Along this journey, I started cataloguing a list of why I was so fascinated with him so much, because it was the first time I had felt such feelings. His music was more often than not the main reason of my respect. As was him being so young, just over a year older than I, and being so successful. I want to believe in young people, I believe in young people. We are the best educated generation in history (even if Martijn didn’t finish Dutch high school, skipping instead to vocational school). We are the most technologically advance, most likely to believe in climate change, in equal work for equal pay, and more likely to live with our parents due to a tightening job market and bleak economic prospects. And I’m insanely proud to be a young person. If you take away the music, and look at the makers and the audience, EDM is essentially young people making music for young people, and I think that’s super special.

Garrix is the epitome of success as a young person. He’s a cool 20 years old, and according to an uncited 2016 The Gazette Review article, is worth a cool $25 million, and travels the globe for work, sometimes on a private jet. His work takes him from Amsterdam to Seattle to Mumbai to Cape Town, allowing him to make casual mentions of cities and photographs of monuments on Instagram. He recently secured the top stop for DJ Mag’s Top 100 DJs, a controversial and opaque rank that supposedly influences booking fees, becoming the youngest person to top their chart, and perhaps worth more than $25 million now.

Despite probably having millions in the bank, Garrix seems to remain humble and appreciative of his fans. I found a tumblr page filled with dozens of testaments of people who had met Garrix in person, most complimenting his personality and mentioning he’d say “thank you”, or “I love you” to them. In a multitude of interviews, Garrix describes his experiences at festivals or countries or meeting famous people as cool, unreal, or if in Dutch, leuk, which translates roughly to nice. Although his flat in Amsterdam must be worth more than a modest amount of euros, Garrix’s overwhelming wealth doesn’t tend to show in his fashion. Most often than not, he tends to wear plain clothing, most likely a black t-shirt and jeans. He admits to wearing nice sneakers during performances, and wearing hotel slippers outside of hotels. Recently on Twitter, he scorned Delta Airlines (of course, it was Delta) for bad service, captioned a photo “Wasssssuuuup Seattle!! :)”, and individually credited Dutch artists for creating his cover art of his recent singles. In a 1987 study by Rubin & Perse, they found viewers were more likely to form parasocial relationships with personas they found similar and real, and it’s obvious Garrix does an excellent job of portraying his normalcy, a trait I’d learned to admire of his.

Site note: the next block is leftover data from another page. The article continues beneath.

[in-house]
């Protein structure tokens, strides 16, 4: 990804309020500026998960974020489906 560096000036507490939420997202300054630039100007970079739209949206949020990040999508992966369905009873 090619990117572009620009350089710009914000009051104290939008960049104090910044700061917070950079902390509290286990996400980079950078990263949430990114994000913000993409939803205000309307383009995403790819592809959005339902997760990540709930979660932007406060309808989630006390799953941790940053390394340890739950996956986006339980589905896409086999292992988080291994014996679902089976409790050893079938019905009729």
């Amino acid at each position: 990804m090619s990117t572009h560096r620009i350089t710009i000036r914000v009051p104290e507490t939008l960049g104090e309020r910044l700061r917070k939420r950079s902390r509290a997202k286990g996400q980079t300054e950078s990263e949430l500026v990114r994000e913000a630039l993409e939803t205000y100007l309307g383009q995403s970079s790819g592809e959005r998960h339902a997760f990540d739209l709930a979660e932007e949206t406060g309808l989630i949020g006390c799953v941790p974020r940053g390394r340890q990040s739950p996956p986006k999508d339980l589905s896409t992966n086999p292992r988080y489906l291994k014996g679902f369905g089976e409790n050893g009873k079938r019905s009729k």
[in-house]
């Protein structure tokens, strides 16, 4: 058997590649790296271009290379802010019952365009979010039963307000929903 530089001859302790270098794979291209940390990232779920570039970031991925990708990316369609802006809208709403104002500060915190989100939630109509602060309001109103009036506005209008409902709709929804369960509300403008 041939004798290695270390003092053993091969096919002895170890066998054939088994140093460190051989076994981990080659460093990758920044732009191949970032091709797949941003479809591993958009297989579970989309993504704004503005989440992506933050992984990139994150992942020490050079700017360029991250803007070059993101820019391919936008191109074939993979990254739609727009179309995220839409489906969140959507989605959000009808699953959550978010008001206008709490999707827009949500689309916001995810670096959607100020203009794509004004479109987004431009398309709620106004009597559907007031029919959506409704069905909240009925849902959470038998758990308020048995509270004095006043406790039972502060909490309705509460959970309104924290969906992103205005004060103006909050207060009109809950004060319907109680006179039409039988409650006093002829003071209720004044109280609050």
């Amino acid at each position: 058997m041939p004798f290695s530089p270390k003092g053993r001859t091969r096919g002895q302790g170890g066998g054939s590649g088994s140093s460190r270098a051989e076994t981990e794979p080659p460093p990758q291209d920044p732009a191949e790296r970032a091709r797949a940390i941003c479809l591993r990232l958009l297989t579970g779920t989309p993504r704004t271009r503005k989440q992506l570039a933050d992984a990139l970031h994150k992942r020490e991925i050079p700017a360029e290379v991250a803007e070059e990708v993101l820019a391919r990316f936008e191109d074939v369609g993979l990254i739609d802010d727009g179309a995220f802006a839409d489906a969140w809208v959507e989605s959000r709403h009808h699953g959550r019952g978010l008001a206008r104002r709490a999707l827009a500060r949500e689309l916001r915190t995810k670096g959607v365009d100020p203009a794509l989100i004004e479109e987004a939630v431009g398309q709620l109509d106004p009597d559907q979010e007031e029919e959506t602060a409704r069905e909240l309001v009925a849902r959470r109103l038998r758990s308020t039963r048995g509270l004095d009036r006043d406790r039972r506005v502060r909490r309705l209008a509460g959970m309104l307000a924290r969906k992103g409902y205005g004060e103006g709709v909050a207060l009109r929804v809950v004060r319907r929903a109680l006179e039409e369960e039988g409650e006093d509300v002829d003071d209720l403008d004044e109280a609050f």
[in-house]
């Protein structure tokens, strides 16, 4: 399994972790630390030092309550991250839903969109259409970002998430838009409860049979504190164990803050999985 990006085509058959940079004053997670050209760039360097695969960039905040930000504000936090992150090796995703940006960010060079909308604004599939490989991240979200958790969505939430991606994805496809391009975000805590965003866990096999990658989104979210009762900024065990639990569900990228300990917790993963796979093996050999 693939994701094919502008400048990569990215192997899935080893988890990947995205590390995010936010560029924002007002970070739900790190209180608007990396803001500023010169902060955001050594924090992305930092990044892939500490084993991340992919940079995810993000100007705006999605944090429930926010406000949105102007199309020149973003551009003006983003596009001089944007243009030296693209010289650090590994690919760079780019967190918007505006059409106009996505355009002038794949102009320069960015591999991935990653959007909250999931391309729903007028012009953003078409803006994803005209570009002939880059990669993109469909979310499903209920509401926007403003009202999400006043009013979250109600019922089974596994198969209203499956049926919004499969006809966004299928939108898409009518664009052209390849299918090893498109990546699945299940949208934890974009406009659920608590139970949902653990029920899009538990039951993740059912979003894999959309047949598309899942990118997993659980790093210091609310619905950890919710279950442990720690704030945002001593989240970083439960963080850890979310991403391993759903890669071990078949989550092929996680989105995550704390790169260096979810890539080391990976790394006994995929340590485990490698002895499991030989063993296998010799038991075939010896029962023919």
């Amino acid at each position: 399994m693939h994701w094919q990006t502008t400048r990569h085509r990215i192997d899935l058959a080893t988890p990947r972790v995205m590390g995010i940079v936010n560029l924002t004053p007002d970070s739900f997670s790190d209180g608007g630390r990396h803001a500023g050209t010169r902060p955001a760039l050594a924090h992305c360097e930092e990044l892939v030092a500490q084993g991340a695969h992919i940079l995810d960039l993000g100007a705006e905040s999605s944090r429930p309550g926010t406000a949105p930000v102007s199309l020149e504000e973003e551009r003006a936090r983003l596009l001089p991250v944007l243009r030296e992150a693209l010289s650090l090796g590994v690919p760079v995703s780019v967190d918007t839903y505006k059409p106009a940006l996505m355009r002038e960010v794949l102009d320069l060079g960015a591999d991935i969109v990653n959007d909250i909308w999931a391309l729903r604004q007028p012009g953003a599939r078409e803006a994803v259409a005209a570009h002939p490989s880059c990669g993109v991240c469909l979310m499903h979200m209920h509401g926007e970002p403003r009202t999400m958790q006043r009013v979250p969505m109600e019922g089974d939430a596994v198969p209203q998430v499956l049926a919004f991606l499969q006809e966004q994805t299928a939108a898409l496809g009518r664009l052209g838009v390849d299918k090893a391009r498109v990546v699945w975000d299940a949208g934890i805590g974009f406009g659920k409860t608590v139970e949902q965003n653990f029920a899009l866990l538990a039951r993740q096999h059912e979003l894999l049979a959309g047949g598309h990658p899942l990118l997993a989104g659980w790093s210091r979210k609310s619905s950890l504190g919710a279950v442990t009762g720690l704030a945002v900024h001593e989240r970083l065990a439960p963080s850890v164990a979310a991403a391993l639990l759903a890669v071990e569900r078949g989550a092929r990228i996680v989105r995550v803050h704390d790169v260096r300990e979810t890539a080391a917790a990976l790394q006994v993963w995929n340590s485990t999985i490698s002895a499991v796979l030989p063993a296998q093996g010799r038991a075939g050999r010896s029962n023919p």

The thought of having a parasocial relationship is still so new and so fascinating to me. Any relationship is an unconscious thought of cost and reward, where pleasure is desirable and pain is avoided. Far from being irrational, parasocial relationships with personalities seem to have high rewards and low costs, where rewards refer to happiness derived from content with the persona, and costs referring to embarrassment, depression, or anxiety. It’s incredibly easy to now understand why our culture and society is so interested in the lives celebrities and the famous. It’s been about four weeks since I’ve started my parasocial relationship with Martin Garrix, and I’m still fascinated with him, with his music, his youth, and his success. Watching compilations of his Snapchat stories now feels more personal and less intrusive, and I no longer think about how weird it is to watch a stranger and feel like I know them quite well. I’d probably never meet Martijn Garritsen, but that’s okay, the imaginary, but very real version of Martijn I’ve seen and built up will do for now.

Photo: Tumblr